Kosciusko Way

From Pittsburgh Streets
Kosciusko Way
Neighborhood South Side Slopes
Origin of name Tadeusz Kościuszko

This alley appears as Kosciusko Alley in the 1890 Hopkins atlas;[1] it became Kosciusko Way in 1914 when a city ordinance changed all alleys to ways.[2] It is named for Tadeusz Kościuszko (1746–1817),[3][4] a Polish military engineer who served as a colonel in the Continental Army during the American Revolutionary War and later became a military leader in Poland.

This alley used to be the road which led into the estate of Oliver H. Ormsby, for whom Mount Oliver is named; his sisters gave their names to Jane Street, Sarah Street, Sidney Street, Mary Street, and Josephine Street.[3] (See Ormsby Street for more about the Ormsby family.) The Ormsby property was later purchased by Joseph Makowiski and John Warzynski, two of the first Polish millworkers to live in that part of the South Side, and this is why Kosciusko Way has a Polish name.[3]

References

  1. Atlas of the City of Pittsburgh, vol. 5, plate 9. G. M. Hopkins & Co., Philadelphia, 1890. http://historicpittsburgh.org/maps-hopkins/1890-volume-5-atlas-pittsburgh; included in the 1890 layer at Pittsburgh Historic Maps (https://esriurl.com/pittsburgh). [view source]hopkins-1890-vol-5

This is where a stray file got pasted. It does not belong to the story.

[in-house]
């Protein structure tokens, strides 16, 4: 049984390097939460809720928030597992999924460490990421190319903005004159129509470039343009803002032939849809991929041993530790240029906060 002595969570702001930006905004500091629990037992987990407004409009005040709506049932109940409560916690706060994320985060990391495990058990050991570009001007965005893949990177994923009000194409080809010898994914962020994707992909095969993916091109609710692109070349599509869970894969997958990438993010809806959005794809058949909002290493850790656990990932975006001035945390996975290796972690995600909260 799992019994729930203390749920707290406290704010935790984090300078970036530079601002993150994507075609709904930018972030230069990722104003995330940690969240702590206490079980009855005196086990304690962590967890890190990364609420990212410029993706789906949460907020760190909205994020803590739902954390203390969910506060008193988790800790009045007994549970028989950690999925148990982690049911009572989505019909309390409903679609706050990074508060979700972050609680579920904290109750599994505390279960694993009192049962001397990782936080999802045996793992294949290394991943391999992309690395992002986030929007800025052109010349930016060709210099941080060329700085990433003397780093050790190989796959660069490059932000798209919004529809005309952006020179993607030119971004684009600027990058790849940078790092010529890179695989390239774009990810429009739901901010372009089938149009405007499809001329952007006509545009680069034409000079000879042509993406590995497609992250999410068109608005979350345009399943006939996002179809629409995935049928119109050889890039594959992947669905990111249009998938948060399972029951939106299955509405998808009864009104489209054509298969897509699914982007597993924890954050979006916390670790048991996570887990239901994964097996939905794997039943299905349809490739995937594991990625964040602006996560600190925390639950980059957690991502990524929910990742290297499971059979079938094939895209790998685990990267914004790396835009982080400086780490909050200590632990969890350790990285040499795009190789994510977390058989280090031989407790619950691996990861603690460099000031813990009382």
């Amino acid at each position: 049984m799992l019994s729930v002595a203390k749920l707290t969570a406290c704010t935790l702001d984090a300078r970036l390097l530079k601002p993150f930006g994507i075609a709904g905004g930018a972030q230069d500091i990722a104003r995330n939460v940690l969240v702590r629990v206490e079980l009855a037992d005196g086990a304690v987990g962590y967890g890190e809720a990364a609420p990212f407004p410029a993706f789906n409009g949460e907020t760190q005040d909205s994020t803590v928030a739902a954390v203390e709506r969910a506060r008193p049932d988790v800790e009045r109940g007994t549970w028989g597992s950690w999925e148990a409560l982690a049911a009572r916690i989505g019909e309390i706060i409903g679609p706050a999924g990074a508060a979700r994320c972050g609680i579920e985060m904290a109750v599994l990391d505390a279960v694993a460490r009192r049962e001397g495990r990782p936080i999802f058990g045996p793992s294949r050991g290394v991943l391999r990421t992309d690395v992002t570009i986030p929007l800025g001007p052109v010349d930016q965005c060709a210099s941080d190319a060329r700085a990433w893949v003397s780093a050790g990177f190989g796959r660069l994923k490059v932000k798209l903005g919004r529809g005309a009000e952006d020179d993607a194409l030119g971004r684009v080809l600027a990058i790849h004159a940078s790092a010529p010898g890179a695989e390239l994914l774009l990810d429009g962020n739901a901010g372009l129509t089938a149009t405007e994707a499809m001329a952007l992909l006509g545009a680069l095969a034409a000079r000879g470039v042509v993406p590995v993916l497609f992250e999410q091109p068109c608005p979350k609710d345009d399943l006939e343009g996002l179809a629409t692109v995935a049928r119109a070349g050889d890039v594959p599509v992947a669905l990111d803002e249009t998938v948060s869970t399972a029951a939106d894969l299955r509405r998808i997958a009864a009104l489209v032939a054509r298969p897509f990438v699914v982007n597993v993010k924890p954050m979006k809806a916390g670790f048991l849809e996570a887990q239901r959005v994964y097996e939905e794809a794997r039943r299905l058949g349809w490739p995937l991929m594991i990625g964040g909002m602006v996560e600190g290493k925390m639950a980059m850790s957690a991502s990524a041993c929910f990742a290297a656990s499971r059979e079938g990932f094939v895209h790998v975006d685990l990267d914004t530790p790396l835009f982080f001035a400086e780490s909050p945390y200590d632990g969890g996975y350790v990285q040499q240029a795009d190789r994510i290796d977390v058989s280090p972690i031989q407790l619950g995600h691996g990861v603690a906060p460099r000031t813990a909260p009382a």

2. "An ordinance changing the name 'Alley' on every thoroughfare in the City of Pittsburgh, to 'Way.'" Pittsburgh city ordinance, 1914, no. 402. Passed Nov. 10, 1914; approved Nov. 16, 1914. Ordinance Book 26, p. 360. Reprinted in the Pittsburgh Post, Nov. 23, 1914, p. 11 (Newspapers.com 86505785), and Nov. 24, p. 12 (Newspapers.com 86505809). [view source]ordinance-1914-402
  3. 3.0 3.1 3.2 Ruth Ayers. "Do you know this place—?: Ormsby estate on South Side now cluttered with tenements: Old mansion now only part of overcrowded district: Horses once raced where children romp and play now." Pittsburgh Press, Aug. 16, 1934, p. 21. Newspapers.com 146695755. [view source]ayers-do-you-know
  4. Bob Regan. The Names of Pittsburgh: How the city, neighborhoods, streets, parks and more got their names, p. 63. The Local History Company, Pittsburgh, 2009, ISBN 978-0-9770429-7-5. [view source]regan